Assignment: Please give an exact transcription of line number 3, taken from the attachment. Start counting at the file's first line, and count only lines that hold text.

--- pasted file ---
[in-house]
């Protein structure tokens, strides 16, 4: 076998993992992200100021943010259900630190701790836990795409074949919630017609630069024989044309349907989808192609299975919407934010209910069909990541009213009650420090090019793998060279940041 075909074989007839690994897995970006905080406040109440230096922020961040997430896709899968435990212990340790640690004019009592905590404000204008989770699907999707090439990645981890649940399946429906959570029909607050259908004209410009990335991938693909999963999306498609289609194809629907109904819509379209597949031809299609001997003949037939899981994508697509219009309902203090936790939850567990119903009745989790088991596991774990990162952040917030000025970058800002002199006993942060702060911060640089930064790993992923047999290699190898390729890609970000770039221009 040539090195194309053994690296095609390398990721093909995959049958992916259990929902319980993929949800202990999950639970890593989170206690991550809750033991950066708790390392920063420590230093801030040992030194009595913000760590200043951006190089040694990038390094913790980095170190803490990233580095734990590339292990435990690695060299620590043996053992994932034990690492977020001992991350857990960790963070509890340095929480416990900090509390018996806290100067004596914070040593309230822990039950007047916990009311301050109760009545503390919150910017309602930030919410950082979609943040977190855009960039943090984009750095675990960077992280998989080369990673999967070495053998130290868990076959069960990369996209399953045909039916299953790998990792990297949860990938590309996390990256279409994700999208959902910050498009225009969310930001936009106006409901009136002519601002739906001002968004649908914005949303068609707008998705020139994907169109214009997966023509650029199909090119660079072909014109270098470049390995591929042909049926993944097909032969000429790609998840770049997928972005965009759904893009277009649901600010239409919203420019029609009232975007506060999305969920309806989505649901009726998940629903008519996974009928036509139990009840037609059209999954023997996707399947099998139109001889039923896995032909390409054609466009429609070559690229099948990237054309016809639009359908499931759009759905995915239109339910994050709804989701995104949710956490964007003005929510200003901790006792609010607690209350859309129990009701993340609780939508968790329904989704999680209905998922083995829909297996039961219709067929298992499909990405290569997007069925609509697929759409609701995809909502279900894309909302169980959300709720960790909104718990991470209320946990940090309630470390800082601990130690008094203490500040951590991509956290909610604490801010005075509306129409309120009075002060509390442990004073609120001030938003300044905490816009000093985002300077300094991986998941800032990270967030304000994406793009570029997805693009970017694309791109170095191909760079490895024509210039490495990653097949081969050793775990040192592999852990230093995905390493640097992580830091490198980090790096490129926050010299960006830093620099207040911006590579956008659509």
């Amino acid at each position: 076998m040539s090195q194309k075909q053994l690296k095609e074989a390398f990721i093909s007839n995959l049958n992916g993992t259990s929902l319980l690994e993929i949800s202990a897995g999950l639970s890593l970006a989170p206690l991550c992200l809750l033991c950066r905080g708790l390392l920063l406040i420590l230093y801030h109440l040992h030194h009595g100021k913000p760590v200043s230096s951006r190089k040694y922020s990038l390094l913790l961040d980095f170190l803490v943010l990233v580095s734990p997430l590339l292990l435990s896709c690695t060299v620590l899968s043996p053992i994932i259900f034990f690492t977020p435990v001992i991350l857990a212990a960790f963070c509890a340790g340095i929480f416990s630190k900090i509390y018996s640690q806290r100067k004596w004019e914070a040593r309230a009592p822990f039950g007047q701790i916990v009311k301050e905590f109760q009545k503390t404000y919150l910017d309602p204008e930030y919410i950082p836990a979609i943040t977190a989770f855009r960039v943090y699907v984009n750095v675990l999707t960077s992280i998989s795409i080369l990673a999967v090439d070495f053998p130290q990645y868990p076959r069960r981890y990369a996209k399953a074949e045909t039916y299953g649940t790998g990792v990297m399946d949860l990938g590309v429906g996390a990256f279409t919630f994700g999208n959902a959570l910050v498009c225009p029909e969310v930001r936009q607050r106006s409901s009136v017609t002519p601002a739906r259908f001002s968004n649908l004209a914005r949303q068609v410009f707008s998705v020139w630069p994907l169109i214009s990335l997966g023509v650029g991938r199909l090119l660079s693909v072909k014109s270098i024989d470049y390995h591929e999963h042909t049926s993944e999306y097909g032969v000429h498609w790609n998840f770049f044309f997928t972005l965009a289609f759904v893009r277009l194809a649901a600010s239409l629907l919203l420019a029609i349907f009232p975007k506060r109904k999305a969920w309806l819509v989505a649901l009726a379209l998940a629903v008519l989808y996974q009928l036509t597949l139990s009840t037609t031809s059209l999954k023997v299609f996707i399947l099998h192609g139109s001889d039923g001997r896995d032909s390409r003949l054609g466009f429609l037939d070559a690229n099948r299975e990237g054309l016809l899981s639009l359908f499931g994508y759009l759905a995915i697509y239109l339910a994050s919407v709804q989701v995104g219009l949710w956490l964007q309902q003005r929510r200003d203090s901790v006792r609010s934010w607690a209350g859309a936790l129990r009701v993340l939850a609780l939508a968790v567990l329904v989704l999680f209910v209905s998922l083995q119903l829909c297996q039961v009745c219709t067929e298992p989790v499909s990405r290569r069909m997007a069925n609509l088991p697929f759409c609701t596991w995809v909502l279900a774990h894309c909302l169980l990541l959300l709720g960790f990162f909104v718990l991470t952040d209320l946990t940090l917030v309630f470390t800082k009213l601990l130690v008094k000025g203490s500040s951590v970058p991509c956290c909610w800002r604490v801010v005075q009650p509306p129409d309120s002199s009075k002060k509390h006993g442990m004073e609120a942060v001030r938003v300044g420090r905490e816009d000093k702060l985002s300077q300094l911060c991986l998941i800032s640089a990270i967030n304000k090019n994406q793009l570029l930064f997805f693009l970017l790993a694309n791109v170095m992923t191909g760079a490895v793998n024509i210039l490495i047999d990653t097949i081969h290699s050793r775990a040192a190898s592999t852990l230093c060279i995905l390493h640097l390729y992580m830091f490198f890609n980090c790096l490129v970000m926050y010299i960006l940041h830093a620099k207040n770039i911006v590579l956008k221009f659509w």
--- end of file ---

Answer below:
């Amino acid at each position: 076998m040539s090195q194309k075909q053994l690296k095609e074989a390398f990721i093909s007839n995959l049958n992916g993992t259990s929902l319980l690994e993929i949800s202990a897995g999950l639970s890593l970006a989170p206690l991550c992200l809750l033991c950066r905080g708790l390392l920063l406040i420590l230093y801030h109440l040992h030194h009595g100021k913000p760590v200043s230096s951006r190089k040694y922020s990038l390094l913790l961040d980095f170190l803490v943010l990233v580095s734990p997430l590339l292990l435990s896709c690695t060299v620590l899968s043996p053992i994932i259900f034990f690492t977020p435990v001992i991350l857990a212990a960790f963070c509890a340790g340095i929480f416990s630190k900090i509390y018996s640690q806290r100067k004596w004019e914070a040593r309230a009592p822990f039950g007047q701790i916990v009311k301050e905590f109760q009545k503390t404000y919150l910017d309602p204008e930030y919410i950082p836990a979609i943040t977190a989770f855009r960039v943090y699907v984009n750095v675990l999707t960077s992280i998989s795409i080369l990673a999967v090439d070495f053998p130290q990645y868990p076959r069960r981890y990369a996209k399953a074949e045909t039916y299953g649940t790998g990792v990297m399946d949860l990938g590309v429906g996390a990256f279409t919630f994700g999208n959902a959570l910050v498009c225009p029909e969310v930001r936009q607050r106006s409901s009136v017609t002519p601002a739906r259908f001002s968004n649908l004209a914005r949303q068609v410009f707008s998705v020139w630069p994907l169109i214009s990335l997966g023509v650029g991938r199909l090119l660079s693909v072909k014109s270098i024989d470049y390995h591929e999963h042909t049926s993944e999306y097909g032969v000429h498609w790609n998840f770049f044309f997928t972005l965009a289609f759904v893009r277009l194809a649901a600010s239409l629907l919203l420019a029609i349907f009232p975007k506060r109904k999305a969920w309806l819509v989505a649901l009726a379209l998940a629903v008519l989808y996974q009928l036509t597949l139990s009840t037609t031809s059209l999954k023997v299609f996707i399947l099998h192609g139109s001889d039923g001997r896995d032909s390409r003949l054609g466009f429609l037939d070559a690229n099948r299975e990237g054309l016809l899981s639009l359908f499931g994508y759009l759905a995915i697509y239109l339910a994050s919407v709804q989701v995104g219009l949710w956490l964007q309902q003005r929510r200003d203090s901790v006792r609010s934010w607690a209350g859309a936790l129990r009701v993340l939850a609780l939508a968790v567990l329904v989704l999680f209910v209905s998922l083995q119903l829909c297996q039961v009745c219709t067929e298992p989790v499909s990405r290569r069909m997007a069925n609509l088991p697929f759409c609701t596991w995809v909502l279900a774990h894309c909302l169980l990541l959300l709720g960790f990162f909104v718990l991470t952040d209320l946990t940090l917030v309630f470390t800082k009213l601990l130690v008094k000025g203490s500040s951590v970058p991509c956290c909610w800002r604490v801010v005075q009650p509306p129409d309120s002199s009075k002060k509390h006993g442990m004073e609120a942060v001030r938003v300044g420090r905490e816009d000093k702060l985002s300077q300094l911060c991986l998941i800032s640089a990270i967030n304000k090019n994406q793009l570029l930064f997805f693009l970017l790993a694309n791109v170095m992923t191909g760079a490895v793998n024509i210039l490495i047999d990653t097949i081969h290699s050793r775990a040192a190898s592999t852990l230093c060279i995905l390493h640097l390729y992580m830091f490198f890609n980090c790096l490129v970000m926050y010299i960006l940041h830093a620099k207040n770039i911006v590579l956008k221009f659509w």